food in itlay

9 dishes worth trying in Italy, besides pizza and pasta

Arrosticini, Abruzzo

Abruzzo is a mountainous region where sheep have been raised for a long time. It is not surprising that the signature dish here is lamb, or more precisely, a special kebab called arrosticini. Small pieces of fresh meat (about 1×1 centimeter) are strung on wooden skewers and quickly fried on the grill. It is not customary to marinate lamb – it is believed that it is quite aromatic and without spices.

Abruzzian supermarkets sell packages of ready-to-fry kebabs (lamb is cut into small cubes using special machines). All you have to do is light the grill – and in a few minutes you can eat arrosticini directly from the skewers. Pieces of meat that melt in the mouth are usually eaten with fresh bread, dipped in olive oil, and washed down with the main wine of the region – Montepulciano d’Abruzzo.

Artichokes (carciofi), Rome

Although artichokes are prepared throughout Italy, they are most skillfully handled in Roman kitchens. One of the traditional recipes is called Roman artichokes: peeled “flowers” are boiled with garlic, aromatic herbs and white wine.

The second popular recipe is Jewish-style artichokes: they are deep-fried with salt and pepper. For this option, you should definitely go to the restaurants of the Jewish ghetto of Rome. The main thing is to remember that the season for this artichoke is from November to April, and there is no point in looking for them on the summer menu.

Florentine steak (bistecca fiorentina), Tuscany

One of the most coveted Italian dishes for meat eaters. To earn the right to be called a Florentine steak, the meat must come from Chianina cows and be cut from the lower back with a piece of the T-bone. Italian steak is distinguished from its American “brothers” – T-bone and porterhouse – by its solid thickness, about 5-6 centimeters.

However, culinary specialists admit that now these requirements are not always adhered to. Marketing has done its job – tourists themselves line up to pay from 40 to 60 euros per kilogram of meat. And nothing bad will happen if you use regular beef rather than chianina, and cut the steaks not only from the loin, but also from another part of the carcass.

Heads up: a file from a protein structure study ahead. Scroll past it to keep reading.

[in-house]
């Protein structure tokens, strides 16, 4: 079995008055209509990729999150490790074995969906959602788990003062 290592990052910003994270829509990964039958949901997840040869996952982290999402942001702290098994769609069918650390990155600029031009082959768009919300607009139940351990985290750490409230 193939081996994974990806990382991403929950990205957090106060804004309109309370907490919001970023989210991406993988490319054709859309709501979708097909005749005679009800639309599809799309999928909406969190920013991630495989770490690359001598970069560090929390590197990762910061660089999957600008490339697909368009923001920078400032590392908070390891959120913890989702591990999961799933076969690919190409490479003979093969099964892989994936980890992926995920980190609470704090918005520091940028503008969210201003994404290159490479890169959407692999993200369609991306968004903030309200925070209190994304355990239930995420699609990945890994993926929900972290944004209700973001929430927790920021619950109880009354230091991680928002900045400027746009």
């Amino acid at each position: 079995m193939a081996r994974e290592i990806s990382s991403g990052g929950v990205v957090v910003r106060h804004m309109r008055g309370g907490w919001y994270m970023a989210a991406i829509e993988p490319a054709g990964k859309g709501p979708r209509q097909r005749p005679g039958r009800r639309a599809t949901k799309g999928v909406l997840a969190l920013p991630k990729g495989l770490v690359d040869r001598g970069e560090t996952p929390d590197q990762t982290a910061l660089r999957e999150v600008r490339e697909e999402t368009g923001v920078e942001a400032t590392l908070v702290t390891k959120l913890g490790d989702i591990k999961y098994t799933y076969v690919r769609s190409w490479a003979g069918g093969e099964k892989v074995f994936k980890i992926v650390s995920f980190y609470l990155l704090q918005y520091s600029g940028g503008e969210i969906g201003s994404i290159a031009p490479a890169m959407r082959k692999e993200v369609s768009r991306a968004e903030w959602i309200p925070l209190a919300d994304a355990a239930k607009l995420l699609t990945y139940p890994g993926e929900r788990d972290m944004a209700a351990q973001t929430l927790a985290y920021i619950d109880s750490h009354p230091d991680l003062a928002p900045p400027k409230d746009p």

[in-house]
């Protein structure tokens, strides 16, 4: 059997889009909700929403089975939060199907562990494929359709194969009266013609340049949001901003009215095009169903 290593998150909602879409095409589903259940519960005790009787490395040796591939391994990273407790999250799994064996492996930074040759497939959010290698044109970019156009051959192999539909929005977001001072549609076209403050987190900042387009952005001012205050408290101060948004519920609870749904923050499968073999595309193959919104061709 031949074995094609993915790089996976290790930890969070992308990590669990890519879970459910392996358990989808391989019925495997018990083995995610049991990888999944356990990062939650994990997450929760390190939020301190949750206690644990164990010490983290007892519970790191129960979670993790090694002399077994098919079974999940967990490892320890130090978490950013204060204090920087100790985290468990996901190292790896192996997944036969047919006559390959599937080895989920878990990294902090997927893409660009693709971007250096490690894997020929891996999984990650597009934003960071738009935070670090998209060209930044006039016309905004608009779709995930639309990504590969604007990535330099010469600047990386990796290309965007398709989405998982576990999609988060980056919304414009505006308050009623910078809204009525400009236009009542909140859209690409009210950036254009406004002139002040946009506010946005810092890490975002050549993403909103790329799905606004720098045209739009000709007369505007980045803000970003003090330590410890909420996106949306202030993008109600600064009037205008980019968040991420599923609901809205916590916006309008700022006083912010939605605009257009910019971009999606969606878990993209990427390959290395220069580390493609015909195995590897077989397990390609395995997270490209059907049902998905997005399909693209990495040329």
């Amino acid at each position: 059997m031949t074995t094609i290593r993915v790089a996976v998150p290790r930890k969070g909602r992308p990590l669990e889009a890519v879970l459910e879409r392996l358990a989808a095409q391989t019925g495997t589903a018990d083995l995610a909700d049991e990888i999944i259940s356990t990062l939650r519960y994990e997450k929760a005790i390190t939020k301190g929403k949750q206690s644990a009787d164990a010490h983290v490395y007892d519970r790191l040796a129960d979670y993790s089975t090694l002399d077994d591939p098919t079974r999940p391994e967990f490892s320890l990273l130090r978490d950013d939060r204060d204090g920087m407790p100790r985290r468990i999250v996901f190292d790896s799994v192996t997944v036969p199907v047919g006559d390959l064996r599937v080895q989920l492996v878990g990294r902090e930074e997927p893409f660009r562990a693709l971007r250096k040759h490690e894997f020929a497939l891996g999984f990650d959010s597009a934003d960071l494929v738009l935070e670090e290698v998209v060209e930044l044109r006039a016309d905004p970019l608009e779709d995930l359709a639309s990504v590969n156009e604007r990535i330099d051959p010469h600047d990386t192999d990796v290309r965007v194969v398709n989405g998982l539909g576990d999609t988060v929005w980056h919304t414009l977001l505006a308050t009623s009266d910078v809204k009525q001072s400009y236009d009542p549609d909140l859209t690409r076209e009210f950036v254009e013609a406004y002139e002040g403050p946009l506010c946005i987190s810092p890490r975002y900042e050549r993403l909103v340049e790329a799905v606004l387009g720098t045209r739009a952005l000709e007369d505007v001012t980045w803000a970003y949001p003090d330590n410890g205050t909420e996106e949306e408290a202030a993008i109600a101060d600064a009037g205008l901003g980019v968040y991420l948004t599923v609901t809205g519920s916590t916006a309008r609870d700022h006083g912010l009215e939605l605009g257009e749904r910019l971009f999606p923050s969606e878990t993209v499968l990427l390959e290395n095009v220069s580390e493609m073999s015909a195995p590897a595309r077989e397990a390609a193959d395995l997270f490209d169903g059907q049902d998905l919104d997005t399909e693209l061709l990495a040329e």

One thing remains unchanged. Before cooking, the meat is kept for at least two weeks, and then fried over coals until rare or medium rare. Spices are not used so as not to spoil the taste: salt, pepper and olive oil are served with the finished dish. A standard portion is about 1 kilogram, so steak is usually taken for at least two people. Some of the most popular in Tuscany are the restaurants of butcher Dario Cecchini, where they make a real show of serving steak.

Cannoli, Sicily

Yes, cannoli are now sold in every second coffee shop far outside Italy. But those with a sweet tooth say that this dessert should be eaten in its homeland – Sicily. According to legend, nuns from Palermo began deep-frying the dough tubes and filling them with ricotta. At first, cannoli was baked only during carnivals, but the dish turned out to be so tasty that it became part of the everyday menu.

In Italy, cannoli are made in different sizes: from bite-sized tubes for a sip of espresso to giants that barely fit in your hand. Nuts, candied fruits, chocolate, mascarpone, liqueurs and Marsala (Sicilian dessert wine) are added to the filling. The main rule is to eat the cannoli fresh, otherwise the tube, soggy from the cream, will not crunch.

Oxtail stew (coda alla vaccinara), Rome

Roman poor people’s cuisine is famous for its offal dishes. In the Italian capital, tripe, heart, intestines, spleen and other unattractive (at first glance) parts of the carcass are skillfully prepared. But the king of folk dishes is considered to be oxtail stew.

Once upon a time, meat slaughterhouse workers in the Testaccio area were given the so-called fifth quarter of a cow – the parts that were not sold. It turned out that the tails are not only suitable for eating: they make a hearty and tasty dish if you simmer the meat over low heat for at least four hours with the addition of vegetables and tomato sauce.

Oxtail stew can now be found on the menu of many Roman restaurants, especially in the popular districts of Testaccio and Trastevere. Despite the not-so-Instagrammable appearance of the dish, the flavorful meat melts in your mouth, and one serving can probably fill you up for the whole day.

Ossobuco, Lombardy

A classic of Milanese cuisine is stewed beef shank with marrow bone (osso – “bone”, buco – “hole”). In the original version, shank steaks were stewed in white wine and with herbs and garlic. When tomatoes appeared in Italy, the recipe was changed. Nowadays, meat is most often cooked on a bed of vegetables with the addition of tomato sauce.

The obligatory final chord is to eat the bone marrow in order to leave in the bone the very hole that gives the dish its name.

Ascolana olives (olive all’ascolana), Marche

One of the gastronomic attractions of the Marche seaside region is the giant olives from the province of Ascoli Piceno. They are stuffed with meat, breaded in breadcrumbs and deep-fried.

It is believed that this recipe was invented in the 19th century by chefs of the local nobility, who were looking for a recipe for disposing of leftover meat after feasts. The Askolans liked the idea. Nowadays, a hearty and inexpensive snack can be found in almost any cafe or gastronomy in Ascoli Piceno.

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